Alex Jones: preaching the conspiracy gospel at a station near you

By Mike Kelley
American-Statesman Staff

Local radio host Alex Jones
Published: April 17, 1999

Ask Alex Jones what he thinks about being called one of the "black-helicopter people," and he says, "We were kooks to talk about black helicopters years ago. We were weirdos. And now, it's `Oh yeah, black helicopters are real and they're going to help.' "

Jones, at age 25, is perhaps the best-known and most talked-about local proponent of the notion of a coming New World Order in which individual liberties are subjugated by government, itself controlled by global corporations.

He puts his views on pyrotechnic display through programs on the local-access Austin Community Television twice weekly, FM radio station KJFK 98.9 six nights a week, and his Internet site,

On television, he exudes so much energy that a viewer might almost expect bits of flesh to start flying from the screen.

In person, he is no less passionate, but much more low-key, losing his arm-waving studio demeanor. Instead, his eyes flick about as he looks for just the right analogy to make his point.

A Jones critic, on the Internet, calls him "Austin's leading conspiracy theorist. He advocates the usual mix of laughable conspiracy paranoia, from the Federal Reserve and the Rockefellers to the Council on Foreign Relations and the UN. He's gained quite an audience, if for no other reason than he's passionate about his beliefs. When Alex gets a good head of steam, he's pretty entertaining to watch."

It's certainly not difficult to lay the label of conspiracy theorist on him. The Federal Emergency Management Agency, he says, is building hundreds of concentration camps on military bases with separate areas for men, women and women with children. 

More truth, according to Alex Jones: At the Branch Davidian compound in Waco, federal agents with breathing gear went in to kill the people inside so there would be no witnesses to the truth of how that standoff really began.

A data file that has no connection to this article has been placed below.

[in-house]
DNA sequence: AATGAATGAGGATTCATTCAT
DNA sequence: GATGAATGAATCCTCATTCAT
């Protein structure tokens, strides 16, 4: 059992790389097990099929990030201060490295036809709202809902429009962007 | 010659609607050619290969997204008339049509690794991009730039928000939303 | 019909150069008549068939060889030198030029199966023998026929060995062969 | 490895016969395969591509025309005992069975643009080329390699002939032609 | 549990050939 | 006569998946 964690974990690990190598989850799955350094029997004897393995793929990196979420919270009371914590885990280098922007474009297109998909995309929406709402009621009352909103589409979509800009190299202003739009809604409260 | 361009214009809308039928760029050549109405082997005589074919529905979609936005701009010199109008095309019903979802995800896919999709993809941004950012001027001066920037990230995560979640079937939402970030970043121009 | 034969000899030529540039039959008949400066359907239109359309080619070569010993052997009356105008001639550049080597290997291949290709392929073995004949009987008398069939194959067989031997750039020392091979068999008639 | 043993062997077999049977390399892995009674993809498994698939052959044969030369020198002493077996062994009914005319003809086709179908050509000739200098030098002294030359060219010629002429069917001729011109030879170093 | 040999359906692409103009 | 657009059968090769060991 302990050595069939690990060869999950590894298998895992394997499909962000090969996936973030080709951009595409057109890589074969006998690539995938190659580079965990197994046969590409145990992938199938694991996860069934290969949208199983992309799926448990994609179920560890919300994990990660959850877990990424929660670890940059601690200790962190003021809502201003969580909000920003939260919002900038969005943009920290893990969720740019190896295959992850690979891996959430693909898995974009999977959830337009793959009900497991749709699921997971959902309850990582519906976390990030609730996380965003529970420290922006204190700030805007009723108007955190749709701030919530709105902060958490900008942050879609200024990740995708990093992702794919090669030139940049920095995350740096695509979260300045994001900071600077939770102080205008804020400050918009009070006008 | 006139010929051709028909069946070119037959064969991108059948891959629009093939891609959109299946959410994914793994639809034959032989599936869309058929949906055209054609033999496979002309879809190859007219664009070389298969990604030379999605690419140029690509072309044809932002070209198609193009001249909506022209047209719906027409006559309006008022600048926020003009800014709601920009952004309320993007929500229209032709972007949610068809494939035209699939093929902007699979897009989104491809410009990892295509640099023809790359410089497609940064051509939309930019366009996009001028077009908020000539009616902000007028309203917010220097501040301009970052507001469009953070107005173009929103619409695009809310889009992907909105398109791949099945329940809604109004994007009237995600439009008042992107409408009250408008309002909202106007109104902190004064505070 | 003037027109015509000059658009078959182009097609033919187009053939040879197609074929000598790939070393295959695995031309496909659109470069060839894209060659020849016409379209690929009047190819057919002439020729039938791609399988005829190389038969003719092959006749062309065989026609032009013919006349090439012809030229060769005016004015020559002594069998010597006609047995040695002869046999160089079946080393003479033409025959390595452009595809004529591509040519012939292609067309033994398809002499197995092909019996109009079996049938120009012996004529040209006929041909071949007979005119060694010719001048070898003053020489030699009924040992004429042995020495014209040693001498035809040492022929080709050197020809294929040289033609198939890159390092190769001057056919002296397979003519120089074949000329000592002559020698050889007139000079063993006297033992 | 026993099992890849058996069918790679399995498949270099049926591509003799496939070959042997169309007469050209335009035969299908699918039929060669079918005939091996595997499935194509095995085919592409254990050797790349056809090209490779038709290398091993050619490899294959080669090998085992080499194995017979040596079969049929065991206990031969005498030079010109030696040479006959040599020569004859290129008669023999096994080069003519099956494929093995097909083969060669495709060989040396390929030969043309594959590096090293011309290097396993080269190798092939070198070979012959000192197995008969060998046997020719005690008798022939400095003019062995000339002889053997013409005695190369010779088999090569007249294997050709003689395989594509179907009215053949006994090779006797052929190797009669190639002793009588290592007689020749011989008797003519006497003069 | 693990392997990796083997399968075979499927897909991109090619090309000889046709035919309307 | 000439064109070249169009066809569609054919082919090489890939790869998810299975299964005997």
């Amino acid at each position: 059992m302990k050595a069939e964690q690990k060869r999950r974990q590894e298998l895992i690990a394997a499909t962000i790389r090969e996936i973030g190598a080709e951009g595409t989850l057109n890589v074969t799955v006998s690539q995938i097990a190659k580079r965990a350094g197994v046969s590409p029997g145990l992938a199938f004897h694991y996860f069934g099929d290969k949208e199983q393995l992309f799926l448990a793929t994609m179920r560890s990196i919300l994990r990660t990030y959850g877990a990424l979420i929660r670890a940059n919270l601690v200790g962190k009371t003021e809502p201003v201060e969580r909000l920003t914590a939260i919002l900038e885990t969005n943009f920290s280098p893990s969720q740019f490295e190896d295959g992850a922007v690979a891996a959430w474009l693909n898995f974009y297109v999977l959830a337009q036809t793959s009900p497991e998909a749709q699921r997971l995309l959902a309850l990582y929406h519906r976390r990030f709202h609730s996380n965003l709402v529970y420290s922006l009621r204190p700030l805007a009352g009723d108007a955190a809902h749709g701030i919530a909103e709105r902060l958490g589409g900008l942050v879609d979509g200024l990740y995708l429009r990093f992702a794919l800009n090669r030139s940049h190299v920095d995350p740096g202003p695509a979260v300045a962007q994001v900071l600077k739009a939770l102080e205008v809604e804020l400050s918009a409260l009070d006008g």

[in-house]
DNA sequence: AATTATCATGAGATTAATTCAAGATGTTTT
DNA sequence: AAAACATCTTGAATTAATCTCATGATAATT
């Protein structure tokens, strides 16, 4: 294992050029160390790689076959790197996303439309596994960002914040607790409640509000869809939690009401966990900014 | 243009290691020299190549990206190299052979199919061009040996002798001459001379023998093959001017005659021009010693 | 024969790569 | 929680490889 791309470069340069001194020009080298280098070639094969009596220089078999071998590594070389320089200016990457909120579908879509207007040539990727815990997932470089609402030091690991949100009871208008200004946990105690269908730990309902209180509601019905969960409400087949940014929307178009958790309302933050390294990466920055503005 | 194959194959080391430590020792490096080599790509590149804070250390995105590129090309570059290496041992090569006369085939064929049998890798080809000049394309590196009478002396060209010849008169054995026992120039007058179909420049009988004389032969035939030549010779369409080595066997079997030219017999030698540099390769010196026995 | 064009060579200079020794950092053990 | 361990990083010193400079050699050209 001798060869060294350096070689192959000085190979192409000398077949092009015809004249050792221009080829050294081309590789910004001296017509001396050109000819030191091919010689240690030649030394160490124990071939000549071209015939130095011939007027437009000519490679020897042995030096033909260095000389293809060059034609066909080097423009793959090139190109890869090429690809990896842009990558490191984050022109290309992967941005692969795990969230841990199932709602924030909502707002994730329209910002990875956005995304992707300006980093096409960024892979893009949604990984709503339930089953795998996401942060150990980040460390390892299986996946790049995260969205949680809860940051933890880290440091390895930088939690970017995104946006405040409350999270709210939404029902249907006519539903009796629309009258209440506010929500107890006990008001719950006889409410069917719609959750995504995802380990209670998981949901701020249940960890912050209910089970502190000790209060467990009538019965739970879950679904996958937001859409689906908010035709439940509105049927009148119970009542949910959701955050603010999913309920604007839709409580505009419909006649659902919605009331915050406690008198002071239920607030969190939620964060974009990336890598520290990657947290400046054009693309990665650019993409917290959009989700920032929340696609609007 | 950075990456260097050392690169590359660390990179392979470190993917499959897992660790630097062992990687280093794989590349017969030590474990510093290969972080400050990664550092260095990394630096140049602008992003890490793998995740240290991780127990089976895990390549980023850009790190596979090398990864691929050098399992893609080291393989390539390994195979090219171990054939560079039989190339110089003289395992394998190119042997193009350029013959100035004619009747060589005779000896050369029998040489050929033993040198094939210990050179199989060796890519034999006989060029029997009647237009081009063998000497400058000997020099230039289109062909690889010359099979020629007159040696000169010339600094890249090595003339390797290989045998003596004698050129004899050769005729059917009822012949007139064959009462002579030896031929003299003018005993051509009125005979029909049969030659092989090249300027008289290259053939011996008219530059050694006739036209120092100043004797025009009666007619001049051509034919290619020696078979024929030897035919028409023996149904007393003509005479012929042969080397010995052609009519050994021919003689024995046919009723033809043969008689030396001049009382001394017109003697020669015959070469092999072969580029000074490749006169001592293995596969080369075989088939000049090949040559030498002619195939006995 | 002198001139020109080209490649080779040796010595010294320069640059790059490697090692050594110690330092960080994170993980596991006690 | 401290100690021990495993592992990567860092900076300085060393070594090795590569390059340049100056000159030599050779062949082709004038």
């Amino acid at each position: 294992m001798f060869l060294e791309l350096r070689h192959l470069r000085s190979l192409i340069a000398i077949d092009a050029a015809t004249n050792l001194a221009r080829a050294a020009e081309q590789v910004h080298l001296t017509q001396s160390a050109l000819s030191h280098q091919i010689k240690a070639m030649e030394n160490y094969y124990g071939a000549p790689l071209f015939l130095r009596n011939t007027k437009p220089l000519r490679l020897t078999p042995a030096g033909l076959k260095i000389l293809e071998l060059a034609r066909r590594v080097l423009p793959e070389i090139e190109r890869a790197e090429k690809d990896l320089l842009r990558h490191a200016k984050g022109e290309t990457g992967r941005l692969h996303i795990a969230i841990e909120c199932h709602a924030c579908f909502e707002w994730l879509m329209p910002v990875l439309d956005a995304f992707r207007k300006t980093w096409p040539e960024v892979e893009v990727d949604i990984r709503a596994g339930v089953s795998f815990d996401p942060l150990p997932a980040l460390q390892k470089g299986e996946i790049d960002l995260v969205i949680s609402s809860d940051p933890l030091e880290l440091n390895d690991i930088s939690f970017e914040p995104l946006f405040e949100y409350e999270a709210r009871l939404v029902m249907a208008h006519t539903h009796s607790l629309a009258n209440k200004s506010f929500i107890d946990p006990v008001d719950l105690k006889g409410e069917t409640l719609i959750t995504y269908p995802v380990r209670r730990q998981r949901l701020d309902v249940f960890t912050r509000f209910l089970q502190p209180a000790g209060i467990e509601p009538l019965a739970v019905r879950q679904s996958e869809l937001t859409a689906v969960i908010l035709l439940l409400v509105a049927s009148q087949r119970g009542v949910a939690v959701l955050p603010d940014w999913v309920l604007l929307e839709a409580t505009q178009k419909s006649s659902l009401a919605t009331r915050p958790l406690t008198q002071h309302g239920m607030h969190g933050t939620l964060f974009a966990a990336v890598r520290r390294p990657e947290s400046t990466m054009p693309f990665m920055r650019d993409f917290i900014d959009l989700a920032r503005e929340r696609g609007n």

"It's not really a conspiracy theory," Jones says. "It's simply trying to look at a different side of reality, and I can say with total certainty that my reality is a lot closer to what's happening on this planet today than what the general public is being fed."

Jones grew up in Dallas. His family -- both of his parents went to the University of Texas, he says -- moved to Austin when he was a teen-ager, and he finished his last two years of public education at Anderson High School. He went to Austin Community College for a while, he says, but found it boring.

His antipathy for and fear of big government, he says, stems from family problems with the IRS.

"My dad (a dentist) is the most decent, Dudley Doo-Right person. He'll stop and fix people's tires. And I watched the IRS rake him over the coals twice and steal all his money. My grandparents, who are in their 70s, live in South Austin. The IRS tried to steal their house. It's criminal. That's where the venom comes from with me," he says.

And yes, there are helicopters in his life. In the months after he did a radio broadcast about STAR Flight medical helicopters being used for law enforcement, he says, low-flying helicopters harassed him in his car and his mother, girlfriend and ACTV producer Mike Hanson in their homes.

As for the military's recent, urban-warfare training in South Texas cities and other places in the country, Jones says he doesn't believe that is aimed at "real terrorists." He has seen, he says, "a real willingness in this country to actually sponsor terrorists. . . . Texas Monthly gave a 1998 Bum Steer award to the FBI for creating a Klan group."

Why more people don't see things the way he does, Jones says, is, "One, it's scary. Two, a lot of people are nice and they just want to live their lives and they think things are good and the government is trying to fix the problems. It's like a rat doesn't question the parameters of the maze. It just accepts the walls and the contours and makes decisions within that system."